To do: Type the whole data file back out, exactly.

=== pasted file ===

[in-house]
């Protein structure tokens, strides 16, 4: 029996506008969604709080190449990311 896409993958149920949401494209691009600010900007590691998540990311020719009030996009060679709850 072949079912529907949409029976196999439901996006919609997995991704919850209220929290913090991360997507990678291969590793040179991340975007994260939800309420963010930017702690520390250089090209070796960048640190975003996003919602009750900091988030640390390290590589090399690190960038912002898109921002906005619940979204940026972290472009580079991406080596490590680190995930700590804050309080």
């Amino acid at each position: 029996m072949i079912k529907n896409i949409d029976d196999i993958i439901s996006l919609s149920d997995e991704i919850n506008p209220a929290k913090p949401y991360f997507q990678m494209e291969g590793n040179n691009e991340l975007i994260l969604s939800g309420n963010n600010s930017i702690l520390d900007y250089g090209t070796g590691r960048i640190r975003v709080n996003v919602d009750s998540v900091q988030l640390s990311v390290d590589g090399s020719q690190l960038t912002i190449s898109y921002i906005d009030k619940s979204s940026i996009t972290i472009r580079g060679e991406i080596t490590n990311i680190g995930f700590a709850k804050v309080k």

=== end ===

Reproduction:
[in-house]
């Protein structure tokens, strides 16, 4: 029996506008969604709080190449990311 896409993958149920949401494209691009600010900007590691998540990311020719009030996009060679709850 072949079912529907949409029976196999439901996006919609997995991704919850209220929290913090991360997507990678291969590793040179991340975007994260939800309420963010930017702690520390250089090209070796960048640190975003996003919602009750900091988030640390390290590589090399690190960038912002898109921002906005619940979204940026972290472009580079991406080596490590680190995930700590804050309080």
């Amino acid at each position: 029996m072949i079912k529907n896409i949409d029976d196999i993958i439901s996006l919609s149920d997995e991704i919850n506008p209220a929290k913090p949401y991360f997507q990678m494209e291969g590793n040179n691009e991340l975007i994260l969604s939800g309420n963010n600010s930017i702690l520390d900007y250089g090209t070796g590691r960048i640190r975003v709080n996003v919602d009750s998540v900091q988030l640390s990311v390290d590589g090399s020719q690190l960038t912002i190449s898109y921002i906005d009030k619940s979204s940026i996009t972290i472009r580079g060679e991406i080596t490590n990311i680190g995930f700590a709850k804050v309080k």